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Old 12-31-2012, 08:13 AM
Status: "Summer!" (set 20 days ago)
 
Location: Foot of the Rockies
87,006 posts, read 102,606,536 times
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Quote:
Originally Posted by JR_C View Post
Those photos are 4 decades off-topic. They were taken in the 1880's.
So? They show what conditions were like in these fabulous homes that were razed in slum clearance. (Some of them anyway, others remained.) You think some of these conditions didn't exist in 1920? I saw places almost as bad in the 1970s as a public health nurse.
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Old 12-31-2012, 08:44 AM
 
Location: Youngstown, Oh.
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Quote:
Originally Posted by Katiana View Post
So? They show what conditions were like in these fabulous homes that were razed in slum clearance. (Some of them anyway, others remained.)
Yes, and many were gone by the 1920's. If I remember correctly, these photos inspired the development of stricter health, safety, and fire codes at the time. (or maybe it inspired the initial creation of such codes?)

Quote:
You think some of these conditions didn't exist in 1920?
I'm sure there still was a little bit of this kind of squalor in the poorest neighborhoods in the 1920's.

Quote:
I saw places almost as bad in the 1970s as a public health nurse.
This is something I've wondered about while reading your posts in this thread. How many of the dwellings you visited were inherently substandard, that couldn't easily be fixed, (i.e. dirt floors overlaid with cardboard) and how many dwellings were substandard because of neglect? (i.e. drafty/broken windows, worn out plumbing, leaking roofs, peeling paint, etc.) My biggest problem with slum clearance of the past is that most of it removed--IMO--building fabric that was "substandard" due mostly to neglect, and would be desirable today.

Here is an example from Cincinnati: Before and After: 12th and Vine | Over-the-Rhine Blog
If this were 1960, the buildings as seen in the before shots would have just been deemed "substandard" and bulldozed. There would have been no after shots.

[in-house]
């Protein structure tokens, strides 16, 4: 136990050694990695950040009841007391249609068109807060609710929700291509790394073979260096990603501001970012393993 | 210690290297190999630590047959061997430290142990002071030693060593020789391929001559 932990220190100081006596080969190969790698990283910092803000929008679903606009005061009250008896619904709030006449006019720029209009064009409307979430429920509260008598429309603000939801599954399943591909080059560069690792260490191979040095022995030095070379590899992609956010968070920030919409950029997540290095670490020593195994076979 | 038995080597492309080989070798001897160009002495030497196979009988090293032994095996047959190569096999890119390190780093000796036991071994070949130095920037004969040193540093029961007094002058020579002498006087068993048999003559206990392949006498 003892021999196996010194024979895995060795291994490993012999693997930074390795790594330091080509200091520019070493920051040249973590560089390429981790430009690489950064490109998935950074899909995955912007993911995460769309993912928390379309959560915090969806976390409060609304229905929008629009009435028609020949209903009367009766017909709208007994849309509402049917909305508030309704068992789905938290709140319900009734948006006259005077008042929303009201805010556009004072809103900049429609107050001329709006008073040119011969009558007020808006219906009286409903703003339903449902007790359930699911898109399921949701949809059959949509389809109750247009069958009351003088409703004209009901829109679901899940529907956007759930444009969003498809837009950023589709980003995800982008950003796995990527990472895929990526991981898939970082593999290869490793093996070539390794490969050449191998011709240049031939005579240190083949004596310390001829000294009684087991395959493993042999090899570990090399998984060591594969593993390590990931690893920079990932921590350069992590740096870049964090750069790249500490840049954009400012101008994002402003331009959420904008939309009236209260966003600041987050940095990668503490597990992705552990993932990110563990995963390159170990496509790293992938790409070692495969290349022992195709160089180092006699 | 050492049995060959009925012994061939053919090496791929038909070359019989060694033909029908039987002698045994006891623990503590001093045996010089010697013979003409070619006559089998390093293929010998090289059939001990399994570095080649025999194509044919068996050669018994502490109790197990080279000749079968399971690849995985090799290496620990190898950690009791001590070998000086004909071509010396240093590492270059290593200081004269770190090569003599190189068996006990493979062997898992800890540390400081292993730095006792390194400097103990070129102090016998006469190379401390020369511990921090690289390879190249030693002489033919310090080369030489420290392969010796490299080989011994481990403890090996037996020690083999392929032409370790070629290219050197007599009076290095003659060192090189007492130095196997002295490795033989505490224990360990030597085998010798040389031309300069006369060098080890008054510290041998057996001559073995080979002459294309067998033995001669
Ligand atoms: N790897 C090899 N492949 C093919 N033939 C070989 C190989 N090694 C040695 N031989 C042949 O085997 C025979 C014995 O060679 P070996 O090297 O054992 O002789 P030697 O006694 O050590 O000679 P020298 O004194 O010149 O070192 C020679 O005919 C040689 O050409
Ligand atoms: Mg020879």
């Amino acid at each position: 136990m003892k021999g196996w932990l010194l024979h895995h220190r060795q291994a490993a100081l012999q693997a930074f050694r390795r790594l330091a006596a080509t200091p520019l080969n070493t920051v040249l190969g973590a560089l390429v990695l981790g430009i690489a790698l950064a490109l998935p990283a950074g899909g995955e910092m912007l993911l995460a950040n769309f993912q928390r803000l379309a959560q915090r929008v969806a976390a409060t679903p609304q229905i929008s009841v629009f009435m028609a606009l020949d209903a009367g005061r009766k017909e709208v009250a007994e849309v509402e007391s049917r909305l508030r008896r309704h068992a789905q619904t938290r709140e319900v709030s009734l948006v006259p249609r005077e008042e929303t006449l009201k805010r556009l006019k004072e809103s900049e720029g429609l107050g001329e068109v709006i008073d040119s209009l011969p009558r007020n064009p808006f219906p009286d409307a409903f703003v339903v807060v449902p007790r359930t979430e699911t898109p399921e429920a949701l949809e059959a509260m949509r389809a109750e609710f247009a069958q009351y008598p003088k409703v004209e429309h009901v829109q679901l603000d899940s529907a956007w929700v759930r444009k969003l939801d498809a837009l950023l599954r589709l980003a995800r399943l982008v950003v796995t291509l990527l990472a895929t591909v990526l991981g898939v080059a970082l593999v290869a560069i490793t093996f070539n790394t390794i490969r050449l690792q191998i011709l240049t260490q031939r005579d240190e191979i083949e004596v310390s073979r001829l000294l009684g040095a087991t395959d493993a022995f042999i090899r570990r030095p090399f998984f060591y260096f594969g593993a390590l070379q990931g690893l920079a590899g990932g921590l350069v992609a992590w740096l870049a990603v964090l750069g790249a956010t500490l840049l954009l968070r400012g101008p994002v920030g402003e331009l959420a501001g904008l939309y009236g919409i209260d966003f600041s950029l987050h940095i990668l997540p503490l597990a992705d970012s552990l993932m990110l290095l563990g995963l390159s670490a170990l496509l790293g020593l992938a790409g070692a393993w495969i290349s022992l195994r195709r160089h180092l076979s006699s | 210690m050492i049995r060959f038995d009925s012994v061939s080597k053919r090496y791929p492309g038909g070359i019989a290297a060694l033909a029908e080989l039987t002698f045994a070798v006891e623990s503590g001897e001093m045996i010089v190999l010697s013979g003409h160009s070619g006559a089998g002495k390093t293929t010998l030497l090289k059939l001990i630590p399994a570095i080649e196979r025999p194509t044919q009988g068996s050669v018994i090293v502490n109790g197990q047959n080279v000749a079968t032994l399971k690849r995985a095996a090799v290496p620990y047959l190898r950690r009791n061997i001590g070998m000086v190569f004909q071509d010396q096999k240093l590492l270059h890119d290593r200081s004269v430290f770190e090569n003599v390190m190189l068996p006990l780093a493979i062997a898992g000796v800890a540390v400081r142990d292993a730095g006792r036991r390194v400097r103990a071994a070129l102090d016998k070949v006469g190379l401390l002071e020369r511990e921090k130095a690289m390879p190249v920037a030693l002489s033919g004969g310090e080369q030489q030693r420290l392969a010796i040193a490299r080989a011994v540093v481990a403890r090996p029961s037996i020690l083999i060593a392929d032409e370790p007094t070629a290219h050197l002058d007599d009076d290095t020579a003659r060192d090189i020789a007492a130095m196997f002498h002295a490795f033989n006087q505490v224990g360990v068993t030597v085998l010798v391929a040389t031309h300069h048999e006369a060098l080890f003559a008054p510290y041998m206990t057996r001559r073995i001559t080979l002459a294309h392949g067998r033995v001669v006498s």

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Old 12-31-2012, 08:51 AM
 
Location: North Baltimore ----> Seattle
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Quote:
Originally Posted by JR_C View Post
My biggest problem with slum clearance of the past is that most of it removed--IMO--building fabric that was "substandard" due mostly to neglect, and would be desirable today..
Precisely. Negligent slumlords were rewarded with top dollar payments for properties they spent little to maintain.
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Old 12-31-2012, 09:21 AM
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Location: Long Island / NYC
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Quote:
Originally Posted by Katiana View Post
So? They show what conditions were like in these fabulous homes that were razed in slum clearance. (Some of them anyway, others remained.) You think some of these conditions didn't exist in 1920? I saw places almost as bad in the 1970s as a public health nurse.
Well, yes. But there were far less of them. But living standards changed in those 40 years, new codes (state and city) were introduce in the first decade of 1900. A smaller fraction, my guess is much smaller portion of New York City was living similar slum-like conditions in 1920 compared to earlier. Judging from the photo, a few of those buildings may have already been gone by 1920. One slum that might have been in the photo was cleared in 1897. The ones that remain, don't have those conditions anymore. Cramped and poor layouts, but not the unsanitary conditions back then.

The most overcrowded districts started to empty out in the 20s, partially from construction of new neighborhoods elsewhere but partly from immigration restrictions.

After 1890: